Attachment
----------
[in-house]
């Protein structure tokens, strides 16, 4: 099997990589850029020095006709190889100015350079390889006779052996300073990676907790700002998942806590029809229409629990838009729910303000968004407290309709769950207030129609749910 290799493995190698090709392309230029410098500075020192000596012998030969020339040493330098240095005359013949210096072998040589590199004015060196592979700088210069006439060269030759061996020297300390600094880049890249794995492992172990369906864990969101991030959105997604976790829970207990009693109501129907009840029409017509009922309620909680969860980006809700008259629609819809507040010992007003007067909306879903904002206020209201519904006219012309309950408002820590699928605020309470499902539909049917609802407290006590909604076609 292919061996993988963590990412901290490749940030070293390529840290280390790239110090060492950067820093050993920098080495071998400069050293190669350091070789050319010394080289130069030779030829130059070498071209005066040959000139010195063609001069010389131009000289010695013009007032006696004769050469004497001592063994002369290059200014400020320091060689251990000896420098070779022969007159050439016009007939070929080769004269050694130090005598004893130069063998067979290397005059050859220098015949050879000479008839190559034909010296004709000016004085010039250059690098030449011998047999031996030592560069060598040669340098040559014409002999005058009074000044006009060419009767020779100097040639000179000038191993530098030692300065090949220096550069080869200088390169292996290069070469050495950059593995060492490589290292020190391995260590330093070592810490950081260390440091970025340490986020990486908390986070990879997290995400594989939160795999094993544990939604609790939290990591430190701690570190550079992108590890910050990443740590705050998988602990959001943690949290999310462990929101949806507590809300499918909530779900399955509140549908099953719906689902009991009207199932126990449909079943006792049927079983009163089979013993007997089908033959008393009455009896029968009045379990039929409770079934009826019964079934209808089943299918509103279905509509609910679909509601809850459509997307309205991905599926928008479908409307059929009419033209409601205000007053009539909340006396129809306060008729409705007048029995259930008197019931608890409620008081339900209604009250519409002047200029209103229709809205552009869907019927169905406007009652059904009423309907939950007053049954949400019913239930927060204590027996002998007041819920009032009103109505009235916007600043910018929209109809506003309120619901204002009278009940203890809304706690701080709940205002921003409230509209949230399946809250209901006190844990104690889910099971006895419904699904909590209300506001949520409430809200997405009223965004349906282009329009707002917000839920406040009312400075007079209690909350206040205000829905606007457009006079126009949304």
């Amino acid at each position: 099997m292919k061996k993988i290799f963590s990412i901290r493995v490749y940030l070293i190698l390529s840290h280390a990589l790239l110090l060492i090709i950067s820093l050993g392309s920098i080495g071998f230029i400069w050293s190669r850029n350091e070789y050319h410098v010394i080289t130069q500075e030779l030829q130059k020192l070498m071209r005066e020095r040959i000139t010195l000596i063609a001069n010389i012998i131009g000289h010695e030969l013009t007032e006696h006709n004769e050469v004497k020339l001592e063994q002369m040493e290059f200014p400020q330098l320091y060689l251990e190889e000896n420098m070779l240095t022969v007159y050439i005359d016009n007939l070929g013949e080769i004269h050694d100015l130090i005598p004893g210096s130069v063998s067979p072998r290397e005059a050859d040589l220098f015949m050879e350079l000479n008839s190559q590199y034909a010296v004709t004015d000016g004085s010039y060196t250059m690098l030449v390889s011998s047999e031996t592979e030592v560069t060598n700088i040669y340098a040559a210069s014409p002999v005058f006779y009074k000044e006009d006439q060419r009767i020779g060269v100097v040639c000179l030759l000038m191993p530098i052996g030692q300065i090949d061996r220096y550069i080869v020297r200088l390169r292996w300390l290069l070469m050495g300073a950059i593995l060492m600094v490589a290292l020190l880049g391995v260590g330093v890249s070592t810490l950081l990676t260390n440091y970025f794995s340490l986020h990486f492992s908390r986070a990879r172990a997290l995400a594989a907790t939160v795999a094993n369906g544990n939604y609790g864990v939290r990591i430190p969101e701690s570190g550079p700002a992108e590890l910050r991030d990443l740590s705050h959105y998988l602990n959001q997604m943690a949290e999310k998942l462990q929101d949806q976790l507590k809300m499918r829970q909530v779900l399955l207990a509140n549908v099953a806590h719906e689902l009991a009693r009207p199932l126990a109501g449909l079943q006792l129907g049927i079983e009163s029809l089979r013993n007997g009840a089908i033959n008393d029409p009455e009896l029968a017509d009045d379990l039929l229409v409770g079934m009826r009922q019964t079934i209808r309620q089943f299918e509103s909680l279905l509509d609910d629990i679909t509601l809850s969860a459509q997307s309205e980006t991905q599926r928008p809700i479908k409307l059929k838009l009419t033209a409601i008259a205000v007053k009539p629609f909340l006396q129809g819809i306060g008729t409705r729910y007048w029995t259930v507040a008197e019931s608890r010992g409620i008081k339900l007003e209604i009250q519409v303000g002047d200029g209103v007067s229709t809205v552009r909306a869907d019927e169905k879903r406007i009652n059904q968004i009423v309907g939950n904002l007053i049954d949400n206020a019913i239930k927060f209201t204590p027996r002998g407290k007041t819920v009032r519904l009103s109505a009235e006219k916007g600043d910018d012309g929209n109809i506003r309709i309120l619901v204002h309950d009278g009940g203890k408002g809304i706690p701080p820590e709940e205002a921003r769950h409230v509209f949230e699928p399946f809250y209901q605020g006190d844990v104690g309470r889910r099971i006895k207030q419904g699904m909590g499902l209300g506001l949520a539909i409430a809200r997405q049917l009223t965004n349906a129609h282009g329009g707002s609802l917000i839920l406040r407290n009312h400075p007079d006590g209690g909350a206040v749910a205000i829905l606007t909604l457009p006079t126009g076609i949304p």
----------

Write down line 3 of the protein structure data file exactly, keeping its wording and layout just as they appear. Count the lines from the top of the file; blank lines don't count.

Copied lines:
């Amino acid at each position: 099997m292919k061996k993988i290799f963590s990412i901290r493995v490749y940030l070293i190698l390529s840290h280390a990589l790239l110090l060492i090709i950067s820093l050993g392309s920098i080495g071998f230029i400069w050293s190669r850029n350091e070789y050319h410098v010394i080289t130069q500075e030779l030829q130059k020192l070498m071209r005066e020095r040959i000139t010195l000596i063609a001069n010389i012998i131009g000289h010695e030969l013009t007032e006696h006709n004769e050469v004497k020339l001592e063994q002369m040493e290059f200014p400020q330098l320091y060689l251990e190889e000896n420098m070779l240095t022969v007159y050439i005359d016009n007939l070929g013949e080769i004269h050694d100015l130090i005598p004893g210096s130069v063998s067979p072998r290397e005059a050859d040589l220098f015949m050879e350079l000479n008839s190559q590199y034909a010296v004709t004015d000016g004085s010039y060196t250059m690098l030449v390889s011998s047999e031996t592979e030592v560069t060598n700088i040669y340098a040559a210069s014409p002999v005058f006779y009074k000044e006009d006439q060419r009767i020779g060269v100097v040639c000179l030759l000038m191993p530098i052996g030692q300065i090949d061996r220096y550069i080869v020297r200088l390169r292996w300390l290069l070469m050495g300073a950059i593995l060492m600094v490589a290292l020190l880049g391995v260590g330093v890249s070592t810490l950081l990676t260390n440091y970025f794995s340490l986020h990486f492992s908390r986070a990879r172990a997290l995400a594989a907790t939160v795999a094993n369906g544990n939604y609790g864990v939290r990591i430190p969101e701690s570190g550079p700002a992108e590890l910050r991030d990443l740590s705050h959105y998988l602990n959001q997604m943690a949290e999310k998942l462990q929101d949806q976790l507590k809300m499918r829970q909530v779900l399955l207990a509140n549908v099953a806590h719906e689902l009991a009693r009207p199932l126990a109501g449909l079943q006792l129907g049927i079983e009163s029809l089979r013993n007997g009840a089908i033959n008393d029409p009455e009896l029968a017509d009045d379990l039929l229409v409770g079934m009826r009922q019964t079934i209808r309620q089943f299918e509103s909680l279905l509509d609910d629990i679909t509601l809850s969860a459509q997307s309205e980006t991905q599926r928008p809700i479908k409307l059929k838009l009419t033209a409601i008259a205000v007053k009539p629609f909340l006396q129809g819809i306060g008729t409705r729910y007048w029995t259930v507040a008197e019931s608890r010992g409620i008081k339900l007003e209604i009250q519409v303000g002047d200029g209103v007067s229709t809205v552009r909306a869907d019927e169905k879903r406007i009652n059904q968004i009423v309907g939950n904002l007053i049954d949400n206020a019913i239930k927060f209201t204590p027996r002998g407290k007041t819920v009032r519904l009103s109505a009235e006219k916007g600043d910018d012309g929209n109809i506003r309709i309120l619901v204002h309950d009278g009940g203890k408002g809304i706690p701080p820590e709940e205002a921003r769950h409230v509209f949230e699928p399946f809250y209901q605020g006190d844990v104690g309470r889910r099971i006895k207030q419904g699904m909590g499902l209300g506001l949520a539909i409430a809200r997405q049917l009223t965004n349906a129609h282009g329009g707002s609802l917000i839920l406040r407290n009312h400075p007079d006590g209690g909350a206040v749910a205000i829905l606007t909604l457009p006079t126009g076609i949304p």